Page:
Whether defending a favorable judgment or overturning an unfavorable one, Knobbe Martens has the legal and technical experience needed to achieve our clients’ objectives on appeal. The proof is in the results—our attorneys have secured numerous significant appellate victories for clients before the Federal Circuit and other state and federal appellate courts. Our passion for law and technology provides each client with the cutting-edge skill required to achieve a positive result.
Our appellate team includes 10 former Federal Circuit law clerks, including a former associate solicitor of the Patent & Trademark Office. As a result, we understand, from practical and hands-on experience, the key strategies for briefing and arguing even the most sophisticated appellate cases to the court.
After the introduction of post-grant review proceedings, our firm has parlayed its wealth of experience before the Patent and Trademark Office and Federal Circuit to achieve particular success in the appeal of inter partes reviews. Our proven abilities in this specialized discipline allow us to take an integrated approach to appellate practice, which often leads to favorable results for our clients.
Recognizing the importance of pro bono projects, we actively represent U.S. service veterans in appeals to the U.S. Court of Appeals of Veterans Claims. In addition, we have written an array of persuasive amicus briefs to the U.S. Supreme Court, various U.S. courts of appeal and state supreme courts in cases having particular impact on the development of intellectual property and technology law. Our briefs have impacted legal policy across the country.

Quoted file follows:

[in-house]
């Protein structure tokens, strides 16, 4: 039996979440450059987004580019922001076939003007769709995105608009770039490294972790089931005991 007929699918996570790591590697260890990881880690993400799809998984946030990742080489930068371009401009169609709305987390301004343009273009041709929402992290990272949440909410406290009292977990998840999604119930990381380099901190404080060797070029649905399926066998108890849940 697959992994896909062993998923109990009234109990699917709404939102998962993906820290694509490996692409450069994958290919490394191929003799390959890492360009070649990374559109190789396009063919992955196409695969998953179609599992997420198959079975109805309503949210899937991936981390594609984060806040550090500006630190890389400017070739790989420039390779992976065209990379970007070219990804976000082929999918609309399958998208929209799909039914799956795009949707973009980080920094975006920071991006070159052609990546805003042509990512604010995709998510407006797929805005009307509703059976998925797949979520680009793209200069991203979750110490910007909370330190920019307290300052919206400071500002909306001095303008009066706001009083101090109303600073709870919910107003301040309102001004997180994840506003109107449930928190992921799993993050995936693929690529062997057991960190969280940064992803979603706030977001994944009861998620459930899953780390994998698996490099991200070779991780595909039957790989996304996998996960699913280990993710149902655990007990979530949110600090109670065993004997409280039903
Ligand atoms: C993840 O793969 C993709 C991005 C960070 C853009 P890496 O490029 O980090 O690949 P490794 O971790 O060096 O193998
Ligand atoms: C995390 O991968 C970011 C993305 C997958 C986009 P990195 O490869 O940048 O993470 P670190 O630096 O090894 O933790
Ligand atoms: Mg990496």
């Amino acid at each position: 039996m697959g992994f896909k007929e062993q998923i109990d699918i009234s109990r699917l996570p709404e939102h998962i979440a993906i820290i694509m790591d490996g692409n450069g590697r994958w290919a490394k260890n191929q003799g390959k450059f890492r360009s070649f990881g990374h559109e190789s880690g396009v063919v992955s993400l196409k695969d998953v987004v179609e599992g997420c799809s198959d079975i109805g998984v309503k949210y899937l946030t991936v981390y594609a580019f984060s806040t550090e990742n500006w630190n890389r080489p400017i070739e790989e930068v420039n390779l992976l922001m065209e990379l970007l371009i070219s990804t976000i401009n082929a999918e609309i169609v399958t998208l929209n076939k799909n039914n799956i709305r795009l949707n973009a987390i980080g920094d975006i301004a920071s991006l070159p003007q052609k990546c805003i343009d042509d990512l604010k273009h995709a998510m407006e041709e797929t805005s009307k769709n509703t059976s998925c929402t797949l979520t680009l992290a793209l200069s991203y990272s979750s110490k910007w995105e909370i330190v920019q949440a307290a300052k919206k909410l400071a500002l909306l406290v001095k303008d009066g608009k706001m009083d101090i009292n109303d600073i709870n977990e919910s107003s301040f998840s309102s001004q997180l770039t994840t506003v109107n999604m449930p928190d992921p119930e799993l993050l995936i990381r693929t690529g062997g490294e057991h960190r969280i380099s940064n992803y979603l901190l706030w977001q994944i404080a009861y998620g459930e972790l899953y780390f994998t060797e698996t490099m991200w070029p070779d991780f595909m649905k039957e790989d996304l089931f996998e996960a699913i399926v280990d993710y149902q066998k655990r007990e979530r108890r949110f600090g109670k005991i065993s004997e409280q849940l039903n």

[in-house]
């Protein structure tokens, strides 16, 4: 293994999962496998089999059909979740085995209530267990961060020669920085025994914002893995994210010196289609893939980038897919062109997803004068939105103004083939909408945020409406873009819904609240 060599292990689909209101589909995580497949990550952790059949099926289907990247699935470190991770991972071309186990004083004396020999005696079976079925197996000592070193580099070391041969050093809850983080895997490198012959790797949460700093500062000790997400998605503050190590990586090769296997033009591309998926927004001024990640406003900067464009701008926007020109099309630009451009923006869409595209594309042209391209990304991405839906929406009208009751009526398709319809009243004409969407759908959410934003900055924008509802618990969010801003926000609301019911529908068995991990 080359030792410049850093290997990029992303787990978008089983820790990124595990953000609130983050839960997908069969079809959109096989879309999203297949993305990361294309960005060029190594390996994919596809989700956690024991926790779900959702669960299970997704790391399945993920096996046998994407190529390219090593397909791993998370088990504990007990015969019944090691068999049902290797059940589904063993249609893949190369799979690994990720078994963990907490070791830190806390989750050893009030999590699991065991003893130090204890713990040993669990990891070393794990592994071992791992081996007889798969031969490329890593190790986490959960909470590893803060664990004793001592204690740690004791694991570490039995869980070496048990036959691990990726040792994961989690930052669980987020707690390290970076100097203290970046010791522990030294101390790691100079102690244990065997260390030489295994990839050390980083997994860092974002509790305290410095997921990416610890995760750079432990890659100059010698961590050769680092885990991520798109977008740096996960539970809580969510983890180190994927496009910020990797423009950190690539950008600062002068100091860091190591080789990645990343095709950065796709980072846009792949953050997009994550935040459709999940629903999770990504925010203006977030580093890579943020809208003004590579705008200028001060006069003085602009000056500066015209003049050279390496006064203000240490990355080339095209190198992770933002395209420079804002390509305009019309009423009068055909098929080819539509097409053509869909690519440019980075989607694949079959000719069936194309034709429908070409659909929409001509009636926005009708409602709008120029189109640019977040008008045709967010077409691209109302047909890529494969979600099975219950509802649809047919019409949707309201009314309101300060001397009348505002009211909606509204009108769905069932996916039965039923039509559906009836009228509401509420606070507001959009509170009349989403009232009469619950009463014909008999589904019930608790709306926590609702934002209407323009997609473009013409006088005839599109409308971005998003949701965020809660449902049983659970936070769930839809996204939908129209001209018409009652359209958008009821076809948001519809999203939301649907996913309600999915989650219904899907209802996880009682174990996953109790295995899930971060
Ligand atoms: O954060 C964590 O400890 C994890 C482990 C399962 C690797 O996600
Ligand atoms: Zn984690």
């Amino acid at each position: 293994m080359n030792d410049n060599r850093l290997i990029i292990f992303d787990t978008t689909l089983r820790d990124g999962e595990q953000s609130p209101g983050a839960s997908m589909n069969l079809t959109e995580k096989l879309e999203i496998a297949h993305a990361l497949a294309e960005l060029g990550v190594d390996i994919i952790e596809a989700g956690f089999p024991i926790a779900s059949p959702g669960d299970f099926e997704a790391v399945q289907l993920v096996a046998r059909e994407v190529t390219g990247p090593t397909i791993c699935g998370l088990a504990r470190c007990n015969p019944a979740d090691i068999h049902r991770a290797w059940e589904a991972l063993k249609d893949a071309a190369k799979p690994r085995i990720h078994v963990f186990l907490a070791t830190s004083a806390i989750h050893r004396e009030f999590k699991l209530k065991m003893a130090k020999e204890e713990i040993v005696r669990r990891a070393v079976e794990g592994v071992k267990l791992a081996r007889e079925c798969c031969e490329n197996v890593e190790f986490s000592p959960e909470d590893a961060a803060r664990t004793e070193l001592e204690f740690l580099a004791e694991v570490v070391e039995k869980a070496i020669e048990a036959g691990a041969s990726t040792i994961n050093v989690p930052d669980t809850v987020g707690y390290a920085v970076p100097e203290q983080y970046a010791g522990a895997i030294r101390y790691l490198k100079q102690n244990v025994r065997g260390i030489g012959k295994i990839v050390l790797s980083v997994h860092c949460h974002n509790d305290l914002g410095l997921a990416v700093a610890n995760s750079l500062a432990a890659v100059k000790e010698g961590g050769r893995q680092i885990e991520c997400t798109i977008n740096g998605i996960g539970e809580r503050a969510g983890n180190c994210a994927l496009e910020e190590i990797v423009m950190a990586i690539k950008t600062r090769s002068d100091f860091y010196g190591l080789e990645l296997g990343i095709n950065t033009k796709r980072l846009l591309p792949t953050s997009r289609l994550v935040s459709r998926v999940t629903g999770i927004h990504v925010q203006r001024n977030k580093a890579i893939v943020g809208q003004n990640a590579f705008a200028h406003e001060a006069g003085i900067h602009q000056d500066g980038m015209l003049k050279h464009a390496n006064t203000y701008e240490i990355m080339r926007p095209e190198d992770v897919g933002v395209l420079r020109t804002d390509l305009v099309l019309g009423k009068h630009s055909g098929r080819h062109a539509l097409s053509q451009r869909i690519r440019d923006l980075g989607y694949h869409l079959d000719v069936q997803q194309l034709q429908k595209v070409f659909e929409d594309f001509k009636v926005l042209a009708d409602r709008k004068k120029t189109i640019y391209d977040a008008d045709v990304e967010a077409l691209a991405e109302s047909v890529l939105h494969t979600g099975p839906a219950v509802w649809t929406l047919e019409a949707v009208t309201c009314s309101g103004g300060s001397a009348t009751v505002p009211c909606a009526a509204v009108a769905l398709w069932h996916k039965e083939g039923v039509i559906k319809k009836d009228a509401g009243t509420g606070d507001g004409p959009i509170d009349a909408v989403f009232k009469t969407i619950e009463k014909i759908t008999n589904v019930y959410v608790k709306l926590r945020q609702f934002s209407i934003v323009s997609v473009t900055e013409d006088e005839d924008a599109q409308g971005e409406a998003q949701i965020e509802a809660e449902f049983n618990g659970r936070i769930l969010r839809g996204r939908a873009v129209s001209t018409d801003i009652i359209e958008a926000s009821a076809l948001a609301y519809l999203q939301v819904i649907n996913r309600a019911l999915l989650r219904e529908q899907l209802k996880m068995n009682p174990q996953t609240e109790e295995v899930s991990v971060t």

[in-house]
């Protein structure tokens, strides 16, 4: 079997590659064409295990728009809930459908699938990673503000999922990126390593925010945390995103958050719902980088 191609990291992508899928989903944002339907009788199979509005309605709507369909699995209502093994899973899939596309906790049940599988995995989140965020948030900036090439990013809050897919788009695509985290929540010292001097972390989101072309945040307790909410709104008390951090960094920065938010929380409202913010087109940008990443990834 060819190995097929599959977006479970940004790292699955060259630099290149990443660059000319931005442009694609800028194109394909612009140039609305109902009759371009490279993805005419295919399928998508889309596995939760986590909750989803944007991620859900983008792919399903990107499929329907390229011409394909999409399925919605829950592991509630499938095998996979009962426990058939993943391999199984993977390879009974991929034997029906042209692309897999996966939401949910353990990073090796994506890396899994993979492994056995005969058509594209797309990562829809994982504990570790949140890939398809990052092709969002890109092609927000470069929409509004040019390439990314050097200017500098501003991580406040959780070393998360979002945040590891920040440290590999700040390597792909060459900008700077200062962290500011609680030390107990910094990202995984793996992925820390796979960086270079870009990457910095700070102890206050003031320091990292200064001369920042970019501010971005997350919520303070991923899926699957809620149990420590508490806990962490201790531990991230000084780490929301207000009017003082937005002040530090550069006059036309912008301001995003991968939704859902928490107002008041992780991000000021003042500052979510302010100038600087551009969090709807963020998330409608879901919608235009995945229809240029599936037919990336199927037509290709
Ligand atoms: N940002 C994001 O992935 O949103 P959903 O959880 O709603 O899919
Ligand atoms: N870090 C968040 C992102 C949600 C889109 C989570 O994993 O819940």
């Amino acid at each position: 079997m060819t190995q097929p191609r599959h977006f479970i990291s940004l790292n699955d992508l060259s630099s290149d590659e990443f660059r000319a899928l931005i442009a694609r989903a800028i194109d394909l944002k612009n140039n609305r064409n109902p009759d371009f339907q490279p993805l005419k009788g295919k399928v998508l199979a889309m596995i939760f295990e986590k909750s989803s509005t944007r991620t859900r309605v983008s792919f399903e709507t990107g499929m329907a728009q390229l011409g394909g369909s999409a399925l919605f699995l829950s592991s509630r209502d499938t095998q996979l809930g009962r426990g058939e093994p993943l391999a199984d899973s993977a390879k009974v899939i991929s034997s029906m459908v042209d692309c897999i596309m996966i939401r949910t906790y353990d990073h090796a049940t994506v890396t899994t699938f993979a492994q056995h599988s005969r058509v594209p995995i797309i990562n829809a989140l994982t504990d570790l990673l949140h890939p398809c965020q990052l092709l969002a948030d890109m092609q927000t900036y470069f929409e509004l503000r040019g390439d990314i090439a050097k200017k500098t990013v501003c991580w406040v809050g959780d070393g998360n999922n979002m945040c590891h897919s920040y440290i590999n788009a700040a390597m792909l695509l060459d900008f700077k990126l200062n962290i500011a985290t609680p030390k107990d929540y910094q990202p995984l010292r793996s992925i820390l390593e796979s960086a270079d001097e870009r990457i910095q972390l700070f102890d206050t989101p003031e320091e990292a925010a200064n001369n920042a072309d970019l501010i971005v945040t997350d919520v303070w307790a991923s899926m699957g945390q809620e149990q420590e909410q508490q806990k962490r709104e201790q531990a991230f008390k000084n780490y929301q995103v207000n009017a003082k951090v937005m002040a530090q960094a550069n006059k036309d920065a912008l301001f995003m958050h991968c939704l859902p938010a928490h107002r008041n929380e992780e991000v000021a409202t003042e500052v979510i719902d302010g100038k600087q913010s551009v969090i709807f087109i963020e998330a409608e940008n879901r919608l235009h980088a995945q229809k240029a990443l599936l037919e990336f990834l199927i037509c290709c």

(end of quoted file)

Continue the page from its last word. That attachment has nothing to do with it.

Mallinckrodt v. Masimo (Fed. Cir.)
Represented Masimo and obtained an affirmance of a $164.5 million judgment, including a $134.5 million jury verdict, and a reversal of a denial of a permanent injunction.
CardiAQ Valve Technologies v. Neovasc (Fed. Cir.)
Represented CardiAQ in a trade secret misappropriation case against its former service provider, Neovasc, and obtained a complete affirmance from the Federal Circuit of a $112 million judgment.
Lockwood v. American Airlines (U.S. Supreme Court & Fed. Cir.)
Represented American Airlines in a patent infringement case in which three patents were asserted against its Sabrevision reservation system. After persuading the Supreme Court to grant certiorari to vacate a Federal Circuit order that reinstated a jury demand on mandamus, we obtained an affirmance of a judgment that none of the three patents was infringed and two of the patents were invalid.
Personalized Media Communications v. Amazon.com (Fed. Cir.)
In three appeals, represented Amazon against allegations of infringement of seven patents. Obtained a complete affirmance from the Federal Circuit that all of the patents were invalid for claiming ineligible subject matter and that claims could not be amended in an inter partes review proceeding before the USPTO.
Practice Management Info. v. American Medical Association (9th Cir.)
Represented book publisher Practice Management Information in a copyright infringement dispute. Convinced the Ninth Circuit to recognize the defense of copyright misuse, hold that the asserted copyrights were in fact misused and hold that the copyrights were thus unenforceable until the misuse was purged.